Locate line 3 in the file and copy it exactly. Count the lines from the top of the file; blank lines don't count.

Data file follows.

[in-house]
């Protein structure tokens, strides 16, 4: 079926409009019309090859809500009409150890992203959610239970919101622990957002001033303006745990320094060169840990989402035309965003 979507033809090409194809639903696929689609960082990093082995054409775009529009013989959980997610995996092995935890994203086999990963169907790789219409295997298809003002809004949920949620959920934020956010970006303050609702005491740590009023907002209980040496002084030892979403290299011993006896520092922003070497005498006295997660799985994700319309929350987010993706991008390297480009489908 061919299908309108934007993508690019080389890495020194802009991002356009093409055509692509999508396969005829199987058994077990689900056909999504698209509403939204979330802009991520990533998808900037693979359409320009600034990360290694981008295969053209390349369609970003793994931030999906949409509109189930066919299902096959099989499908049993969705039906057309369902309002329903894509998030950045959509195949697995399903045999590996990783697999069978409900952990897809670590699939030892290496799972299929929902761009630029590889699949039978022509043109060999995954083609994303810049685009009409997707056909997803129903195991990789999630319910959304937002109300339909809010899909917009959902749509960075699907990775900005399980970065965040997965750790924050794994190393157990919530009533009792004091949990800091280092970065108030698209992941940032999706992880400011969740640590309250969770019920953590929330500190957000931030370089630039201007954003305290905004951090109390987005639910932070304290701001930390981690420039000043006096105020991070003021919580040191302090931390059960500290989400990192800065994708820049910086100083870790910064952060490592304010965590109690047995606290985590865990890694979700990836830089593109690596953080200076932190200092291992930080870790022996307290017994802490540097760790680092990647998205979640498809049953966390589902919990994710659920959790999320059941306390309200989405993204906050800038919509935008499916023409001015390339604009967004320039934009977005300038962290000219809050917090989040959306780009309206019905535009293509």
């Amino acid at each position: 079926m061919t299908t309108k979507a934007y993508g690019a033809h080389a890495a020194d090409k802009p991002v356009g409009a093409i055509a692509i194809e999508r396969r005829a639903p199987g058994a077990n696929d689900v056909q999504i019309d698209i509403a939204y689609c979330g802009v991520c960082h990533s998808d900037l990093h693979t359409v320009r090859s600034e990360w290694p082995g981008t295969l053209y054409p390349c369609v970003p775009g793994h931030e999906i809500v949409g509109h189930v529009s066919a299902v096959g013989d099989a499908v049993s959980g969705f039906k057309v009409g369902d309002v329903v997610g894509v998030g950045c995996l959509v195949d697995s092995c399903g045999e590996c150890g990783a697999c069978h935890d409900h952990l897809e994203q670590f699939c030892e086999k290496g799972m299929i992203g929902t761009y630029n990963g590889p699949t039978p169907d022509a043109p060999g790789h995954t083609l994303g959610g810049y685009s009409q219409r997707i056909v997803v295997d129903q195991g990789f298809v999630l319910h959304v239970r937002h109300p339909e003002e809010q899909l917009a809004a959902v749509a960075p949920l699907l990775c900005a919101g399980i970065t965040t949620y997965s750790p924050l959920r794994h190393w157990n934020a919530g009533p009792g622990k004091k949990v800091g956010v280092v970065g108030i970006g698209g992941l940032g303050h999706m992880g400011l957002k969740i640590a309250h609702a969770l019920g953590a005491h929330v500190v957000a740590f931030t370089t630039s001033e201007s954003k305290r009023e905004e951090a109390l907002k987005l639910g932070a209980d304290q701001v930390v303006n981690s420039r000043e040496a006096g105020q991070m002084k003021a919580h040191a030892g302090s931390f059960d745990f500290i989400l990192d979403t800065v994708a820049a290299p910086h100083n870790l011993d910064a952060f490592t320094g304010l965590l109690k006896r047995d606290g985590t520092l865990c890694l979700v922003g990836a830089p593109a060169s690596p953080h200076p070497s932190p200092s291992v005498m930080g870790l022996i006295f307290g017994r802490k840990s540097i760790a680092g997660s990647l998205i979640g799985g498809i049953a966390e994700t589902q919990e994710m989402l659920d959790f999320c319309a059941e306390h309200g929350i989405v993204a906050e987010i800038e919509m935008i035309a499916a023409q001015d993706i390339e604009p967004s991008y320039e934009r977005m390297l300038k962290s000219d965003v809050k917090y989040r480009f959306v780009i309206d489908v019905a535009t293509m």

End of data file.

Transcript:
């Amino acid at each position: 079926m061919t299908t309108k979507a934007y993508g690019a033809h080389a890495a020194d090409k802009p991002v356009g409009a093409i055509a692509i194809e999508r396969r005829a639903p199987g058994a077990n696929d689900v056909q999504i019309d698209i509403a939204y689609c979330g802009v991520c960082h990533s998808d900037l990093h693979t359409v320009r090859s600034e990360w290694p082995g981008t295969l053209y054409p390349c369609v970003p775009g793994h931030e999906i809500v949409g509109h189930v529009s066919a299902v096959g013989d099989a499908v049993s959980g969705f039906k057309v009409g369902d309002v329903v997610g894509v998030g950045c995996l959509v195949d697995s092995c399903g045999e590996c150890g990783a697999c069978h935890d409900h952990l897809e994203q670590f699939c030892e086999k290496g799972m299929i992203g929902t761009y630029n990963g590889p699949t039978p169907d022509a043109p060999g790789h995954t083609l994303g959610g810049y685009s009409q219409r997707i056909v997803v295997d129903q195991g990789f298809v999630l319910h959304v239970r937002h109300p339909e003002e809010q899909l917009a809004a959902v749509a960075p949920l699907l990775c900005a919101g399980i970065t965040t949620y997965s750790p924050l959920r794994h190393w157990n934020a919530g009533p009792g622990k004091k949990v800091g956010v280092v970065g108030i970006g698209g992941l940032g303050h999706m992880g400011l957002k969740i640590a309250h609702a969770l019920g953590a005491h929330v500190v957000a740590f931030t370089t630039s001033e201007s954003k305290r009023e905004e951090a109390l907002k987005l639910g932070a209980d304290q701001v930390v303006n981690s420039r000043e040496a006096g105020q991070m002084k003021a919580h040191a030892g302090s931390f059960d745990f500290i989400l990192d979403t800065v994708a820049a290299p910086h100083n870790l011993d910064a952060f490592t320094g304010l965590l109690k006896r047995d606290g985590t520092l865990c890694l979700v922003g990836a830089p593109a060169s690596p953080h200076p070497s932190p200092s291992v005498m930080g870790l022996i006295f307290g017994r802490k840990s540097i760790a680092g997660s990647l998205i979640g799985g498809i049953a966390e994700t589902q919990e994710m989402l659920d959790f999320c319309a059941e306390h309200g929350i989405v993204a906050e987010i800038e919509m935008i035309a499916a023409q001015d993706i390339e604009p967004s991008y320039e934009r977005m390297l300038k962290s000219d965003v809050k917090y989040r480009f959306v780009i309206d489908v019905a535009t293509m």